The Jackson Five performed Sly and the Family Stone’s Stand, Smokey Robinson’s Who’s Loving You, and their first hit single I Want You Back.


December 14, 1970 -
Another holiday special from Rankin/Bass, Santa Claus Is Comin' To Town premiered on this date.



Mickey Rooney returned to voice Santa Claus in the 1974 Rankin/Bass special, The Year Without a Santa Claus. Shirley Booth voiced Mrs. Claus in the latter. .


December 14, 1984 -The David Lynch version of Frank Herbert’s Science Fiction classic, thought to be unfilmable; Dune, starring Kyle MacLachlan, José Ferrer, Francesca Annis and Sting, premiered on this date.



David Lynch has said he considers this film the only real failure of his career. To this day, he refuses to talk about the production in great detail, and has refused numerous offers to work on a special edition DVD.


Christmas Trivia
Brenda Lee
was just 13 years old when she recorded Rockin around the Christmas Tree back in 1958.



The record mostly flopped upon its initial release, selling just 5,000 copies.  The next year, they released the song a second time and it again flopped, selling just over what it did on its initial release. It finally started to gain some traction the next year as Brenda Lee’s fame began to skyrocket, managing to rise as high as number 14 on the Hot 100 Pop Singles list. Within five years of that, it went as high as number three on that same list.  By the song’s 50th anniversary in 2008, Brenda Lee’s original version of it had sold over 25 million copies, including about 700,000 digital copies, making it the fourth most digital downloads sold of any Christmas single.


Spending Hanukkah with IBM


Today in History:
December 14, 1503
-

Nostradamus, famous french huckster (forerunner of Miss Cleo, for those of you who remember Miss Cleo) was born on this date. He predicted correctly French king Henri II's manner of death. Nostradamus was the author of a book of prophecies that many still believe foretold the future. He wrote in rhyming quatrains, accurately predicting the Great London Fire in 1666, Spain's Civil War and that Hitler would lead Germany into war. He even correctly predicted his own death on July 2, 1566.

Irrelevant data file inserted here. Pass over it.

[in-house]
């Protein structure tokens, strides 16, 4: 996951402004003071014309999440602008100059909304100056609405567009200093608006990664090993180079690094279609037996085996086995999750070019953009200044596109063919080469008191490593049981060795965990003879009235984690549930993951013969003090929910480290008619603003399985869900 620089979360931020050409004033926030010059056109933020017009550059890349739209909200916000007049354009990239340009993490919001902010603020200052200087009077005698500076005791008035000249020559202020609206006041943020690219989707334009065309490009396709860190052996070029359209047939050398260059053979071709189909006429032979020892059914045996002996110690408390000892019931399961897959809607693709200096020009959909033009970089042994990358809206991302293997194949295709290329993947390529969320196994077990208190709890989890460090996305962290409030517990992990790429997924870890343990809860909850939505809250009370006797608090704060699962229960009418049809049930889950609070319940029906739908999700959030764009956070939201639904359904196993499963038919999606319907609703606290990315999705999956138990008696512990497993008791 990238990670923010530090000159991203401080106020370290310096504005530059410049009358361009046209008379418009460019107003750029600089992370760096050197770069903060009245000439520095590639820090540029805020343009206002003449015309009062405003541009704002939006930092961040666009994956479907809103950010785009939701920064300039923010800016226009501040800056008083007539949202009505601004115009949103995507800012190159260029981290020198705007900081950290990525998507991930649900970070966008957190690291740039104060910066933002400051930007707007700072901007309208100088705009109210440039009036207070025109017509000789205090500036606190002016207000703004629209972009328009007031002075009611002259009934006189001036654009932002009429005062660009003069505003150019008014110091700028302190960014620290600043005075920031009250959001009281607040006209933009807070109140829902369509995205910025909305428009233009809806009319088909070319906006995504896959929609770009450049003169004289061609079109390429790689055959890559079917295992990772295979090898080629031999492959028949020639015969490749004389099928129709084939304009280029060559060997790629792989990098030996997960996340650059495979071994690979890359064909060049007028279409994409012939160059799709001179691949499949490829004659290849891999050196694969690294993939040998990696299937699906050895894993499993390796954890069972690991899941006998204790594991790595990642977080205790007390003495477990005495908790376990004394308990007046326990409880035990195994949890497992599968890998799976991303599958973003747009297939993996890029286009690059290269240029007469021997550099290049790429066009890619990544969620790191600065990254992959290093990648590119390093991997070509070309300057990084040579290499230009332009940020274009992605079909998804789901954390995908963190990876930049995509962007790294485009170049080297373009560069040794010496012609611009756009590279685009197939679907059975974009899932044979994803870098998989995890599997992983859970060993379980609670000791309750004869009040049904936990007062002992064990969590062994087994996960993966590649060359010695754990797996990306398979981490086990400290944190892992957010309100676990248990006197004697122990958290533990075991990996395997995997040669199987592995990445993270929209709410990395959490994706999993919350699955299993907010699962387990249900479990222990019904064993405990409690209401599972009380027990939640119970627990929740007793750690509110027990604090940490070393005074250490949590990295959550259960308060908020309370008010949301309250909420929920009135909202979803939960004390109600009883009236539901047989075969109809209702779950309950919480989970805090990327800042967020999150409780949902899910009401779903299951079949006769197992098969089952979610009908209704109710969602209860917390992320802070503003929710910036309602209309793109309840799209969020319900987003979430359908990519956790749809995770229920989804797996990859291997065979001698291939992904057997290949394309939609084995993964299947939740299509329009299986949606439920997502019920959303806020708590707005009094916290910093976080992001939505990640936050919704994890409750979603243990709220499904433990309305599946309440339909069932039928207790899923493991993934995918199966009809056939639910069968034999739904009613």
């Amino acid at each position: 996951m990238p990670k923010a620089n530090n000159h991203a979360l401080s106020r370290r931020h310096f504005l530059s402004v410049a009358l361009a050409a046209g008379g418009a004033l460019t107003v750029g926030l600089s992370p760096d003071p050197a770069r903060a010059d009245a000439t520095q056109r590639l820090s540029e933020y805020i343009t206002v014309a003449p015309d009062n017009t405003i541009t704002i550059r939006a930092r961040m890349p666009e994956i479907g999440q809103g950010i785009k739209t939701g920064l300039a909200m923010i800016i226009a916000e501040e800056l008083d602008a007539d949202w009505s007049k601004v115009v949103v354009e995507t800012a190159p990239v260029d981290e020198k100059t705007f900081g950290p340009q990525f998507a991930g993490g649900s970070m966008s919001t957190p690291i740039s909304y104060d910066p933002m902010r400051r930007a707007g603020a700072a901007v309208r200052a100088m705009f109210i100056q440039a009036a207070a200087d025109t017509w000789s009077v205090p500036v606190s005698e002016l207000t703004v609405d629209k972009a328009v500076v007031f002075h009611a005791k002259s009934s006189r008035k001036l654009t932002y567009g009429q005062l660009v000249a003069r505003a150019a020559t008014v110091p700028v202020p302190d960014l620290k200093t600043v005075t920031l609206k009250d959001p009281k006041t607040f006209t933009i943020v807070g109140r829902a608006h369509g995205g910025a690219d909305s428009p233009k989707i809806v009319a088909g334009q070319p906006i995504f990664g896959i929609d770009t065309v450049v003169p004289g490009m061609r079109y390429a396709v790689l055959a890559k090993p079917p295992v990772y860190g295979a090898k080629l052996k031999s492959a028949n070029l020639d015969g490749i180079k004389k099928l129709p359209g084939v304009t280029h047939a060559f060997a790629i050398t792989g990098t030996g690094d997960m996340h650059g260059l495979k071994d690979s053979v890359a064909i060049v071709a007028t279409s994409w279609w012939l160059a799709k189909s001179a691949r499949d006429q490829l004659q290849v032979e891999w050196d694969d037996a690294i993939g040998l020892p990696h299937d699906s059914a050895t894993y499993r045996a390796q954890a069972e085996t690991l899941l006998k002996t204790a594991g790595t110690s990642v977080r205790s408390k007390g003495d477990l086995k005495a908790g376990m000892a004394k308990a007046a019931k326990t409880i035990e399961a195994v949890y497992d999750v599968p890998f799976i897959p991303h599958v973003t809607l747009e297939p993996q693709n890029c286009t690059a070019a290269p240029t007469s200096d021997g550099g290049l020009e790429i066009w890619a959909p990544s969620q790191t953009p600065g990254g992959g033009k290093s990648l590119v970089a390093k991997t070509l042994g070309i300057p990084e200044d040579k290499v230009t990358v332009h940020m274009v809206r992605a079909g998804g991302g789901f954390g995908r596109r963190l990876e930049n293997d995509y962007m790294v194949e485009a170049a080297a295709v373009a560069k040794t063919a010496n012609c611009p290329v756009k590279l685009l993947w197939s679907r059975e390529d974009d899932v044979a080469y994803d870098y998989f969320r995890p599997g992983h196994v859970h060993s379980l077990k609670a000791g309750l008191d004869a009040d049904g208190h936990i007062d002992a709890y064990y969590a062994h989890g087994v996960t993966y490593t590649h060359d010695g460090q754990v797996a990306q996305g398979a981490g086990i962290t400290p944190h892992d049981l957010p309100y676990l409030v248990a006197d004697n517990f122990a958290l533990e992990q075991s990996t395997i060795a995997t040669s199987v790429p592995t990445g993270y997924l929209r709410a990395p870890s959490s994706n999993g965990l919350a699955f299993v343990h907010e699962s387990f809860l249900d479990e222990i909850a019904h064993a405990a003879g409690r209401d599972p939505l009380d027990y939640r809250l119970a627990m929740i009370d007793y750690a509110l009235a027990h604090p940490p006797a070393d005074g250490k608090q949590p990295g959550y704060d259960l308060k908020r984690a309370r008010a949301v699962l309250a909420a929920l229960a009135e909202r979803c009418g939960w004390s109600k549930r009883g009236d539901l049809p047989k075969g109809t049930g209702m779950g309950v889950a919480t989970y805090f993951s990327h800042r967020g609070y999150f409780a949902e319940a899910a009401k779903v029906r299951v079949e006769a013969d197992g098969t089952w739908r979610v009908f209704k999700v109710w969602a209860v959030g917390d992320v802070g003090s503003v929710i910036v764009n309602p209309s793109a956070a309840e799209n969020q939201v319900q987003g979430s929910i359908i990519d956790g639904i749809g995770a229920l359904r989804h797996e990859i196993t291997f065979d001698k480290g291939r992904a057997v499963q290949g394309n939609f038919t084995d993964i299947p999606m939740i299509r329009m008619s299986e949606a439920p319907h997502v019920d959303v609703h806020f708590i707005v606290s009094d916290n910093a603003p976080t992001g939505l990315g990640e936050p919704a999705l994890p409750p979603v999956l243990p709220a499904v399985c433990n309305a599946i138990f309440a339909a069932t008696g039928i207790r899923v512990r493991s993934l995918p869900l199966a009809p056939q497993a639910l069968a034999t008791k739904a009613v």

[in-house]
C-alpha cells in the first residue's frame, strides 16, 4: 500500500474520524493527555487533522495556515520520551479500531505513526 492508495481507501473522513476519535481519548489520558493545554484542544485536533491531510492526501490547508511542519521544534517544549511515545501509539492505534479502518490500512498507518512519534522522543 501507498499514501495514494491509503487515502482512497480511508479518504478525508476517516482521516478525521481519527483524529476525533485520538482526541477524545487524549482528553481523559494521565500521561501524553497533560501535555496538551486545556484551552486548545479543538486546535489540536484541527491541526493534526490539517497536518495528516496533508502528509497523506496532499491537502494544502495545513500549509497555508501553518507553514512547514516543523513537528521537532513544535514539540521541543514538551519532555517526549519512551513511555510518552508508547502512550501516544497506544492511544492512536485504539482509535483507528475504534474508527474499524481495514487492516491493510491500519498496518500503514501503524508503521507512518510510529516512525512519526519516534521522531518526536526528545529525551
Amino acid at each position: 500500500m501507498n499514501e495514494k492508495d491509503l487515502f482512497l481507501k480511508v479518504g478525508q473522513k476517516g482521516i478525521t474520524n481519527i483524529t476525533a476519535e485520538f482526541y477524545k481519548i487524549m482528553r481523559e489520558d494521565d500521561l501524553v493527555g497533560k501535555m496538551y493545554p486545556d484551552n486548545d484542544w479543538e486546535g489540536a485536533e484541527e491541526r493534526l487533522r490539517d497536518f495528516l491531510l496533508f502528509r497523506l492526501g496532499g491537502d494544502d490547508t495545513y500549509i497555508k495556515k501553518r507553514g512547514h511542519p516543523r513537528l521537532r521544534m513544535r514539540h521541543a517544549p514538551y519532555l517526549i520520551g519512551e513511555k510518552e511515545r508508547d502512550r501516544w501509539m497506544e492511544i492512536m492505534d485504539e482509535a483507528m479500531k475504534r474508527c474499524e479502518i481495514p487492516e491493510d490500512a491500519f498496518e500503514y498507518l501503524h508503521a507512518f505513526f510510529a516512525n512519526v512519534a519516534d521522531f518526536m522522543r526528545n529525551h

If you write vague enough prophecies, they will fool almost anyone.


December 14, 1656 -
Artificial pearls were first manufactured by M. Jacquin in Paris on this date.

They were made of gypsum pellets covered with fish scales.


December 14, 1702 -
A major part of Japanese history - the 47 Ronin were samurai until their master was ordered to commit suicide after killing an arrogant official. In revenge, the Ronin killed the official, and were then were ordered to commit suicide themselves.



The story of the 47 Ronin remains a popular Japanese legend, and the 47 Ronin are seen as examples of loyalty and faithfulness.

Try getting your staff to turn in reports on time.


December 14, 1807 -
A 'shooting star' fell in Weston, Connecticut at 6:30am on this date, making a hole five feet long and 4.5 feet wide.  A young Yale professor, Benjamin Silliman, who rushed to the scene of the phenomenon pronounced it a meteorite.

The meteorite is believed to be the first meteorite to have been seen falling in the New World since the arrival of European settlers. Silliman's study of the Weston meteorite led the foundation of modern scientific research and helped in the development of the field of meteoritics.


December 14, 1861 -
Prince Albert of Saxe-Coburg and Gotha, of tobacco can fame and husband of Queen Victoria, died at Windsor Castle from typhoid fever on this date.



The death of the Prince Consort sent Queen Victoria into a deep depression, which effected the entire Empire and even after her recovery she would remain in mourning for the rest of her life.


December 14, 1900 -
Max Planck
published his theory of quantum mechanics, which is often considered one of the most radical scientific discoveries of the 20th Century, on this date. It's even more radical than the belief in the collection of Turkish union dues or Iraqi clerics